Despite the dwindling success of his GTA Tesla stores, Elon Musk may be jumping for joy in his Starship when he hears that Toronto, like other places across the world, is formally considering the potential for self-driving cars in its future transportation plans.
We're creating a plan for a future with fully/highly automated vehicles in Toronto because they have the potential to reshape our transportation system. https://t.co/76pTJujYAt #CityofTO #AVReady @a_UToronto @CAVCOE @PlugN_Drive pic.twitter.com/W166uzQXIH— City of Toronto (@cityoftoronto) October 16, 2019
The City says in its new Draft Automated Vehicles Tactical Plan that it wants to proactively "harness the potential of automated vehicles to achieve its broader vision."
The plan includes goals the City wants to achieve in relation to automated vehicle integration by 2050, and also proposed progress by 2022.
These progress points include identifying challenges AVs may present to Torontonians with disabilities, low-income residents, and non-Anglophone residents; studying the potential for automated public transit vehicles; researching the long-term environmental impact of AVs; and exploring business opportunities in the AV sector.
Last month, I announced that we would begin consultation on an automated shuttle trial in Toronto, using automated vehicle technology to better connect people to transit. Fill out our survey on the future of automated vehicles in Toronto and learn more at https://t.co/hM59QChQsR https://t.co/OzfVA0JXxi— John Tory (@JohnTory) October 11, 2019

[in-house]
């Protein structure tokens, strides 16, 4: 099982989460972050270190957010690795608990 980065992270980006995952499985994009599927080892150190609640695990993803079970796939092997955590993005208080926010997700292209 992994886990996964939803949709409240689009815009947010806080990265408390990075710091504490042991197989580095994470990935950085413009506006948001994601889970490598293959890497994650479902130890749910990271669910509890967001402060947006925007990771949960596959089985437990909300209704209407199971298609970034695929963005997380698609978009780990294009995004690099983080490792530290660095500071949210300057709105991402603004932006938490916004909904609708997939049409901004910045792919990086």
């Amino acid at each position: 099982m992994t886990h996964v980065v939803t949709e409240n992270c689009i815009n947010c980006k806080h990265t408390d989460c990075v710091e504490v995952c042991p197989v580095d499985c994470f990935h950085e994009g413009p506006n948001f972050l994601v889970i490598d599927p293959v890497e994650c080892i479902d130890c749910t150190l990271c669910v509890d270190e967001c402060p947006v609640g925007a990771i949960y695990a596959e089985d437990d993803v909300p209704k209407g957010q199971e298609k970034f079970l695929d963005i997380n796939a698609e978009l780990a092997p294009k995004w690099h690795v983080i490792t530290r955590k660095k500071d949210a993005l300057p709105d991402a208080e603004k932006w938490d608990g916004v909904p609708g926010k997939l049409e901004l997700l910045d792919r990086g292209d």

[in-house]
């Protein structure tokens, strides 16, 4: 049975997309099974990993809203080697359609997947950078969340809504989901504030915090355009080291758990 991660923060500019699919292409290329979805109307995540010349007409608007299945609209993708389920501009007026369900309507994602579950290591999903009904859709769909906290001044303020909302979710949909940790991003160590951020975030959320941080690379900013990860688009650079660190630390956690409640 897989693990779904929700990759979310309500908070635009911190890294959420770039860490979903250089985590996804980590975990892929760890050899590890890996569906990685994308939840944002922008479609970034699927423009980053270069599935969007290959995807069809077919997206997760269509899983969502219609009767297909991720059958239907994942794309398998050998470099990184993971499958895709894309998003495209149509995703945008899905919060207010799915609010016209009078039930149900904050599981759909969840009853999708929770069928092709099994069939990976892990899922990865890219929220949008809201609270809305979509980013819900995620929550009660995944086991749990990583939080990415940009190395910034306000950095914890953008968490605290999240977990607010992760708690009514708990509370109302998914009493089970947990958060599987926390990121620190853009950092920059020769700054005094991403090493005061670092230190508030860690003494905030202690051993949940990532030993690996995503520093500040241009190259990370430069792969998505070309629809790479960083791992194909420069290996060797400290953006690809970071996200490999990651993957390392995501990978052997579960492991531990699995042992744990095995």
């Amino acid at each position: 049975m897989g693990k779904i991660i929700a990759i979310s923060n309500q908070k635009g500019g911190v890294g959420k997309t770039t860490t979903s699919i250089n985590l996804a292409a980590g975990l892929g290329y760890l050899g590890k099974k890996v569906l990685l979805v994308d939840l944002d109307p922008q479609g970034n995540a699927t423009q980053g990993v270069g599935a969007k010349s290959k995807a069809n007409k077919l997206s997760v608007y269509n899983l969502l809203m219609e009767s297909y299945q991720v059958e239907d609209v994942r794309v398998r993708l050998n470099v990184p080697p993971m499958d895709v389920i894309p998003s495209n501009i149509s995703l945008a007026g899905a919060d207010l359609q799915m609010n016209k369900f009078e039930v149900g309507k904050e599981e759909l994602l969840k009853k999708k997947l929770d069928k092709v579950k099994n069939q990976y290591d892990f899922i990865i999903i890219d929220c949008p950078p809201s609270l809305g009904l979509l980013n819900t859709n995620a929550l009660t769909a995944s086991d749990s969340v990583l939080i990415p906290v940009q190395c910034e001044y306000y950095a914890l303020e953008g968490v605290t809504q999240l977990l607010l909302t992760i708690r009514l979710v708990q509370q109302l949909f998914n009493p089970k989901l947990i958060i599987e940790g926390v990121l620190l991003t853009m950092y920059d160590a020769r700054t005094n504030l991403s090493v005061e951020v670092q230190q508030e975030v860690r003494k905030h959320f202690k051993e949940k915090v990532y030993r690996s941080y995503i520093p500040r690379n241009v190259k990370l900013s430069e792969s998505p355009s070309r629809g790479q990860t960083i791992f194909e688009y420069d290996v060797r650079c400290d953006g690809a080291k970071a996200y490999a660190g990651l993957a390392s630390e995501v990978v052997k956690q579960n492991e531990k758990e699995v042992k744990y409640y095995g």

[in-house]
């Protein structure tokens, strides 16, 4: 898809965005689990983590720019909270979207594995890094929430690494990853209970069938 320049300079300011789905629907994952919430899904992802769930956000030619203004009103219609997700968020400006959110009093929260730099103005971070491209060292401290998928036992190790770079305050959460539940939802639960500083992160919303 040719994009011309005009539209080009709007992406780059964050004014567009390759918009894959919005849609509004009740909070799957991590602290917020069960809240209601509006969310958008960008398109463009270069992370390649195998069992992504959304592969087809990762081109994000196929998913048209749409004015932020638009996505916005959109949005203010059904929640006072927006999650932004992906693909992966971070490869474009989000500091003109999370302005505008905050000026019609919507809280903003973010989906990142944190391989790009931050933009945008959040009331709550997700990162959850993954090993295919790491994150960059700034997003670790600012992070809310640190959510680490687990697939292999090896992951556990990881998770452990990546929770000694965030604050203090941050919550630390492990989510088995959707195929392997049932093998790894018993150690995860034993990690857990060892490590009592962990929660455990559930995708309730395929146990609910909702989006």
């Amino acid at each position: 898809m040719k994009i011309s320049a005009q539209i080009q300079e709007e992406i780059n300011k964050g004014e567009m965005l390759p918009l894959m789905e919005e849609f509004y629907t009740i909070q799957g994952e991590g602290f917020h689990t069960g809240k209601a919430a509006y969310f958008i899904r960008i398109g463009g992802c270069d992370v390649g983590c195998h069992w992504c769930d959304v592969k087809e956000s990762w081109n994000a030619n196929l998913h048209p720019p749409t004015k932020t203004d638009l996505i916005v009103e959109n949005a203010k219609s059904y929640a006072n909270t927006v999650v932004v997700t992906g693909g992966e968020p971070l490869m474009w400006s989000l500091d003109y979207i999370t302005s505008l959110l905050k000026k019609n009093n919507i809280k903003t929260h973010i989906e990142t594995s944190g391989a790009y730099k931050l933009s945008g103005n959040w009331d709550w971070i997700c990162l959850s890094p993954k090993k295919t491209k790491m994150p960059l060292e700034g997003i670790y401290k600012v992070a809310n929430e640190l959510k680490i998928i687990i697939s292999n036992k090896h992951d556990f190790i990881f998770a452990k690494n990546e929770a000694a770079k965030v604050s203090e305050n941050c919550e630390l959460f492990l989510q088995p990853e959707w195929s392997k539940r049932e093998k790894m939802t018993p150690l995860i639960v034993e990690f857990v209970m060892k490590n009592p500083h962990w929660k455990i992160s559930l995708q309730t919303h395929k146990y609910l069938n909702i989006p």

Though it is true that AVs — which are ranked on a scale from 0 (no automation) to 5 (full automation) — can very likely reduce the number of serious collisions, there are a few concerns at play: like that they may lead to increased driver distraction and aren't completely fool-proof.
... in the interest of saving lives, mandate collision avoidance and automated driver assist, including a retrofit on older vehicles.. its 2019, these technologies are available, and will help save lives regardless of whether the driver drinks, texts, falls asleep, etc— Don Morgan (@donmorgan40) October 17, 2019
Some residents think that the city should address other road-related issues, such as bike lanes and pedestrian safety, before spending time and resources on examining the future of AVs.
Though it's undoubtedly exciting news to see the City looking toward the future and its technology, let's hope that the producers of self-driving cars learned at least something about AI and computer-controlled vehicles from 2001: A Space Odyssey.
by Becky Robertson via blogTO